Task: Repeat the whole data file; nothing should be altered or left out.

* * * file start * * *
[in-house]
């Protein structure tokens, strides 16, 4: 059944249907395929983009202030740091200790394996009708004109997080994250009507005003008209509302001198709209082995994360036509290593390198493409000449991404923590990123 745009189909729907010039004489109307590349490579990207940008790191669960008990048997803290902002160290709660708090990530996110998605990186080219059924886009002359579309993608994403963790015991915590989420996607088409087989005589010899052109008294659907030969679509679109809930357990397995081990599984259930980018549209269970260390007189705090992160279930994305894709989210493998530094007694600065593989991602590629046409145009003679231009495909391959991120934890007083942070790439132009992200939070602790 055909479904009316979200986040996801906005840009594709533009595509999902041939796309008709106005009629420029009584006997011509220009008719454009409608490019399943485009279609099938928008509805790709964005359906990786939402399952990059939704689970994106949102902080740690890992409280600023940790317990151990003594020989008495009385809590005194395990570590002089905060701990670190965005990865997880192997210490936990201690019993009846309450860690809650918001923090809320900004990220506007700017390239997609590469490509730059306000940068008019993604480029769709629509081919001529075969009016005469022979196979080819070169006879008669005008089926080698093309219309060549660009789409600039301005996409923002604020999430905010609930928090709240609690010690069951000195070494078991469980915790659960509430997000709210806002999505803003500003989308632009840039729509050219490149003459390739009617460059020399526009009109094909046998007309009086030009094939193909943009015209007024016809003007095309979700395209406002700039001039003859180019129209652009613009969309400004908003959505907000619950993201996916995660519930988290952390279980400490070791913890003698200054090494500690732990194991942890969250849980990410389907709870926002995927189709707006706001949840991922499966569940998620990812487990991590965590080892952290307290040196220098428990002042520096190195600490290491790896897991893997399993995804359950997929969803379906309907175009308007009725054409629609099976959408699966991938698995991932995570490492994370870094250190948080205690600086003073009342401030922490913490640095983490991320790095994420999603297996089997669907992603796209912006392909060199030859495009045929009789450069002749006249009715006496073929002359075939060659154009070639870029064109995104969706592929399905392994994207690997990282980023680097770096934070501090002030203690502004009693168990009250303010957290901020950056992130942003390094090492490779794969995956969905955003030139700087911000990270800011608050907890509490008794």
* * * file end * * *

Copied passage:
[in-house]
């Protein structure tokens, strides 16, 4: 059944249907395929983009202030740091200790394996009708004109997080994250009507005003008209509302001198709209082995994360036509290593390198493409000449991404923590990123 745009189909729907010039004489109307590349490579990207940008790191669960008990048997803290902002160290709660708090990530996110998605990186080219059924886009002359579309993608994403963790015991915590989420996607088409087989005589010899052109008294659907030969679509679109809930357990397995081990599984259930980018549209269970260390007189705090992160279930994305894709989210493998530094007694600065593989991602590629046409145009003679231009495909391959991120934890007083942070790439132009992200939070602790 055909479904009316979200986040996801906005840009594709533009595509999902041939796309008709106005009629420029009584006997011509220009008719454009409608490019399943485009279609099938928008509805790709964005359906990786939402399952990059939704689970994106949102902080740690890992409280600023940790317990151990003594020989008495009385809590005194395990570590002089905060701990670190965005990865997880192997210490936990201690019993009846309450860690809650918001923090809320900004990220506007700017390239997609590469490509730059306000940068008019993604480029769709629509081919001529075969009016005469022979196979080819070169006879008669005008089926080698093309219309060549660009789409600039301005996409923002604020999430905010609930928090709240609690010690069951000195070494078991469980915790659960509430997000709210806002999505803003500003989308632009840039729509050219490149003459390739009617460059020399526009009109094909046998007309009086030009094939193909943009015209007024016809003007095309979700395209406002700039001039003859180019129209652009613009969309400004908003959505907000619950993201996916995660519930988290952390279980400490070791913890003698200054090494500690732990194991942890969250849980990410389907709870926002995927189709707006706001949840991922499966569940998620990812487990991590965590080892952290307290040196220098428990002042520096190195600490290491790896897991893997399993995804359950997929969803379906309907175009308007009725054409629609099976959408699966991938698995991932995570490492994370870094250190948080205690600086003073009342401030922490913490640095983490991320790095994420999603297996089997669907992603796209912006392909060199030859495009045929009789450069002749006249009715006496073929002359075939060659154009070639870029064109995104969706592929399905392994994207690997990282980023680097770096934070501090002030203690502004009693168990009250303010957290901020950056992130942003390094090492490779794969995956969905955003030139700087911000990270800011608050907890509490008794």